Why is Mary Stuart not Mary Tudor

Maria Stuart - a queen in dungeon


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Maria Stuart - a queen in dungeon

The Queen of Scotland was born on December 8th, 1542. Her life was determined by intrigue, love, power and death. Her time was marked by power struggles for the throne and between religions. King Henry VIII, who ruled England from 1509 to 1547, rejected the teachings of Martin Luther in the interests of the Pope. Heinrich's wife at the time could not have children. Heinrich saw his succession to the throne endangered and wanted to get a divorce. The Pope did not consent to this divorce and so the king broke with Rome. He founded the Anglican State Church and made himself head. From that moment on he attacked the supporters of Luther, but also those of the Pope.

This situation only changed when Maria Tudor after Heinrich's death and a short reign of his son Edward VI. (died at 16) took over the English throne. She tried to bring England back to Catholicism and initiated the persecution of Protestants. She died childless in 1558. Elizabeth I was her successor.

For many, an illegitimate heir to the throne, as she emerged from Henry VIII's inappropriate marriage to Anna Boleyn. Now France tried to interfere in the question of the succession to the throne and put the Catholic Maria Stuart on the English throne. Mary thus became a threat to Elizabeth I, who was recognized by the Scots as queen and who in 1560 established Protestantism as the state religion in Scotland. The conflict between Elizabeth I and Maria Stuart should have a say in the lives of the two women.

One week old and already queen!

Imagine: She was six or seven days old - then she became Queen of Scotland. Mary was the only daughter of James V (1512-1542), King of Scotland, and his second wife, Marie de Guise (1515-1560). She was born on December 8th, 1542. Since her two older brothers, Jakob and Arthur had died in the cradle, Mary became Queen of Scotland a week after her father's early death. Her life has always been shaped by the struggle for power and the conflict between the Protestants and the Catholics.

Seven months old and engaged

At the age of seven months she was betrothed to six-year-old Edward VI, the only son of Henry VIII of England. She was supposed to marry him when she was eleven. But this engagement was not recognized. Because when Mary was anointed and crowned Queen of Scotland at the age of nine months, the ruling Catholic party broke off the engagement to the evangelical son of Henry. Then Henry VIII invades southern Scotland. Her mother sent Maria to France so that she could grow up under Catholic care at the French court in St. Germain.

First wedding at 16

At the age of 16, in 1558, she was married to the heir to the French throne. In 1559 he became King Francis II of France. But only a year later he died and when Maria's mother died in Scotland, Maria wanted to go back to her homeland.

In 1561 Mary returned to Scotland as Queen. Although she was a Catholic, she initially recognized the existing Protestant-led Scottish government. She appointed her half-brother, Jakob Stuart, as chief minister.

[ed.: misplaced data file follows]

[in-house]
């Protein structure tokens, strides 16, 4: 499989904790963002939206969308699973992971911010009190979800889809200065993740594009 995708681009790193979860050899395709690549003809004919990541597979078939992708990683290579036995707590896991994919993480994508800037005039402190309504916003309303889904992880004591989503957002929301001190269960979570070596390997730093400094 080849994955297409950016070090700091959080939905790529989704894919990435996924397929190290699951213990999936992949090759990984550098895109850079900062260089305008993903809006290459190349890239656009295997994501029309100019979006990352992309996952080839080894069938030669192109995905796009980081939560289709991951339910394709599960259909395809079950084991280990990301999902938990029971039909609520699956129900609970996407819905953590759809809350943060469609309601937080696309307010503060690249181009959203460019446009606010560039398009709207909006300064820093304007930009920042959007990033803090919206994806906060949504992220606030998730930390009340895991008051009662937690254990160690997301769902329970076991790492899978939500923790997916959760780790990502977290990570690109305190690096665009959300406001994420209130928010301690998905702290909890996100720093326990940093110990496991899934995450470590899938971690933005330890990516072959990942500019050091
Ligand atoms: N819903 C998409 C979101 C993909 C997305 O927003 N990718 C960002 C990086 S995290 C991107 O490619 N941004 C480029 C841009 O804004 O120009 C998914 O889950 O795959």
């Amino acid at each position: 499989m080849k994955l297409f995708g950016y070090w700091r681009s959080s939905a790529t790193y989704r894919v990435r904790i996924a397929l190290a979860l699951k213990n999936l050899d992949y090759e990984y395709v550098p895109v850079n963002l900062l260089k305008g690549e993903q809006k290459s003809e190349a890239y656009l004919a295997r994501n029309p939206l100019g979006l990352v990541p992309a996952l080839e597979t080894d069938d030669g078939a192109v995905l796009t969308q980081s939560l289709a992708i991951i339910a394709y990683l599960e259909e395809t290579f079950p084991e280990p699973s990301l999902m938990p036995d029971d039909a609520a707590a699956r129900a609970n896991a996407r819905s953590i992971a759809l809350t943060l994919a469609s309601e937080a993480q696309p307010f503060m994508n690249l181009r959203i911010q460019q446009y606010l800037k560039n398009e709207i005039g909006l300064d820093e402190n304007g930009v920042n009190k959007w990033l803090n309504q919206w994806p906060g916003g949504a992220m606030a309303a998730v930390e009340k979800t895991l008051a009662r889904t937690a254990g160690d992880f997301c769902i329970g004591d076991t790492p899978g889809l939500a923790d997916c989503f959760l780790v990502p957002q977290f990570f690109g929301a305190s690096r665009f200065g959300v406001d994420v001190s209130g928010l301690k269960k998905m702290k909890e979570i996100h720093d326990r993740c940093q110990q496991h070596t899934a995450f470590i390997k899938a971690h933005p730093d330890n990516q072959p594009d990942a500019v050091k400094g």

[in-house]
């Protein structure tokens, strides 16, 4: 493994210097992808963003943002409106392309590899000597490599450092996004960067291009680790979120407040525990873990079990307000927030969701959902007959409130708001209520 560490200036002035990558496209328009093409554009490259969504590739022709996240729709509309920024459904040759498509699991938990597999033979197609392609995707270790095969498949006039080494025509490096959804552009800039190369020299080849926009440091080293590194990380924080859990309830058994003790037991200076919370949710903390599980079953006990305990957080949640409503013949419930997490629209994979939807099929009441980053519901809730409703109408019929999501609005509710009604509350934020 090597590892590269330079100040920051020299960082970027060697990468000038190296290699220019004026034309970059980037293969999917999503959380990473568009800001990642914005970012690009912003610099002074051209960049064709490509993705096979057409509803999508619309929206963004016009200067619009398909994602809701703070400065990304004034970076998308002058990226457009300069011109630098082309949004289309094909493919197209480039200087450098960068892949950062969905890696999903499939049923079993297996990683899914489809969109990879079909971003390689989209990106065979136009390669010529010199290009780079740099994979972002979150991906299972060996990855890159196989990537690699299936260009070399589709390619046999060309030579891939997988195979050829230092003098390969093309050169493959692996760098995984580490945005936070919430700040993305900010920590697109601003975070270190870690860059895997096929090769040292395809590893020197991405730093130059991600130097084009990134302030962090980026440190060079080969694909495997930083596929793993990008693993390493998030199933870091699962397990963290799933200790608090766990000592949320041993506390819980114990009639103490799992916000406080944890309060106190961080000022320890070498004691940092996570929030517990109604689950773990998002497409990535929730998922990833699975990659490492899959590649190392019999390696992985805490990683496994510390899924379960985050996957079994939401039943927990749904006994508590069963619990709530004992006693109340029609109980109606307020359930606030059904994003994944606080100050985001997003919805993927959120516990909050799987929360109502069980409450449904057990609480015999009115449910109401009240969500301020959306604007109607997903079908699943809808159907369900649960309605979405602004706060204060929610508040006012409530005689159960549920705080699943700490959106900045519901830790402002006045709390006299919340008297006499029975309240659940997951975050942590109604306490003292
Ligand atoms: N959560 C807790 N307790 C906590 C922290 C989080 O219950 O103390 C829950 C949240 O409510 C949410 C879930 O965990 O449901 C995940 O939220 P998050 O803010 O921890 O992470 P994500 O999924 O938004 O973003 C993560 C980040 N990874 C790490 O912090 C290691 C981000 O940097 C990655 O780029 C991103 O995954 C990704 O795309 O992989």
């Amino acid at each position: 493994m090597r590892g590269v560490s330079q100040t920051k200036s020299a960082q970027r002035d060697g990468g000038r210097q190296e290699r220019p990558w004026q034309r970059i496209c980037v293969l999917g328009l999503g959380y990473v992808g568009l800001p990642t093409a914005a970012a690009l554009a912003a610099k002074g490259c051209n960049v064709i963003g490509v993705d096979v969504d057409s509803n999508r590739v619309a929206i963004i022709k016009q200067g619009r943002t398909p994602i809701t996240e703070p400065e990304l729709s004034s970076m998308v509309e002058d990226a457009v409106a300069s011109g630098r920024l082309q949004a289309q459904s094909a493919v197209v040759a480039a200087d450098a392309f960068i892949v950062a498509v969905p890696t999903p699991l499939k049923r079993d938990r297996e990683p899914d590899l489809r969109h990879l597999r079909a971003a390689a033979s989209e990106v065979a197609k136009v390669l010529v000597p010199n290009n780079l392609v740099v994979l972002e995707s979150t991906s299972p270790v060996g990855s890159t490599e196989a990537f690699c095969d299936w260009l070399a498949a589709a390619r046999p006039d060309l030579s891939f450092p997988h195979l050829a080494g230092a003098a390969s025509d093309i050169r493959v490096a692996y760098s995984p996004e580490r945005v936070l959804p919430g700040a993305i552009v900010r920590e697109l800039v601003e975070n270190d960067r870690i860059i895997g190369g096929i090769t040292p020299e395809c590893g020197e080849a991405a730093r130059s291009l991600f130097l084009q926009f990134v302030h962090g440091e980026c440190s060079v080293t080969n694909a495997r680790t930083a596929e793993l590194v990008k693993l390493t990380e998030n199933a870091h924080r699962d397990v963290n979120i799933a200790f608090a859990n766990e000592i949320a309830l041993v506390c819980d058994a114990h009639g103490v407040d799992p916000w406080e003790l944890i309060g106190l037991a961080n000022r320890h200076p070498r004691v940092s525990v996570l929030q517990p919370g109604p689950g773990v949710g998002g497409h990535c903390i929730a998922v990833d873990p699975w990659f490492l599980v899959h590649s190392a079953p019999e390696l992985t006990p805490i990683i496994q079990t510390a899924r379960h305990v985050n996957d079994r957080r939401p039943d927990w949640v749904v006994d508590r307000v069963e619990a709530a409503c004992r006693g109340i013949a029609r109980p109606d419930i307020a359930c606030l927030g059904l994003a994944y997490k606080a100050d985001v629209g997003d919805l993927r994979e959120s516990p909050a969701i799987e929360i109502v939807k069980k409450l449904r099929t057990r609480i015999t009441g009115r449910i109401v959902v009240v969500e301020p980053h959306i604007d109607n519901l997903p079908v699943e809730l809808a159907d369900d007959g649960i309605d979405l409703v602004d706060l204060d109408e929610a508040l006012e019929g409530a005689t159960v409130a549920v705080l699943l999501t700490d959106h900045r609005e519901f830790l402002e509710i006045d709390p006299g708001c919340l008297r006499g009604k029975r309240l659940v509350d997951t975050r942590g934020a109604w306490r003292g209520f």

Second wedding at 23

In 1565 Mary married her cousin, the Catholic Scottish nobleman Lord Darnley. Their increasingly Catholic politics and their marriage are not approved by the Protestants. Her half-brother is rehearsing the rebellion, but Maria can assert herself in her position.

In the meantime, however, the queen and her husband became increasingly involved in disputes. It turned out that he, too, was only interested in power. Eventually Darnley was found murdered in 1567. It is believed that the queen had a hand in it.

Third wedding at 25

However, it could never be proven that she was complicit. But when she married James Hepburn, the 4th Earl of Bothwell and murderer of her ex-husband in a Protestant ceremony, there were renewed riots. Maria had to surrender to the rebellious nobility and thanked in 1567 in favor of her son Jacob VI. from.

At 26: ex-queen and in captivity

In order to protect herself, Maria fled to England to her cousin, Queen Elisabeth I. She hoped Elisabeth would support her out of monarchical solidarity. But Elisabeth had her captured. Because the English monarch was also afraid for her throne.

Sentenced to death at 44

In order to free Maria, intrigues were planned, conspiracies and escapes were planned. In 1586, a page from Mary, Anthony Babington, carried out an assassination attempt on Elisabeth. The conspiracy was discovered and Maria was charged with participating in the conspiracy in October 1586 and sentenced to death on October 25th. Elisabeth signed the execution warrant on February 1, 1587. On February 8, Maria was executed.

Elisabeth ruled London until her death on March 23, 1603. With it, which had given its name to an entire epoch - the Elizabethan Age - the Tudor dynasty in England ended. Shortly before her death, she chose Maria Stuart's son, King James VI of Scotland, to be her successor.

A material for literature

The fate of Maria Stuart lends itself well to drama and literature. It reflects human life under the sign of power and political intrigue. Tommaso Campanella's drama "Maria Stuarda" (1598), Friedrich Schiller's tragedy "Maria Stuart" (1801), Walter Scott's "The abott" (1820) and Stefan Zweig's biographical novel "Maria Stuart" (1935) became famous.

-ab-06.12.02 / text, photos: With the kind permission of Fischer Verlag and Lübbe.

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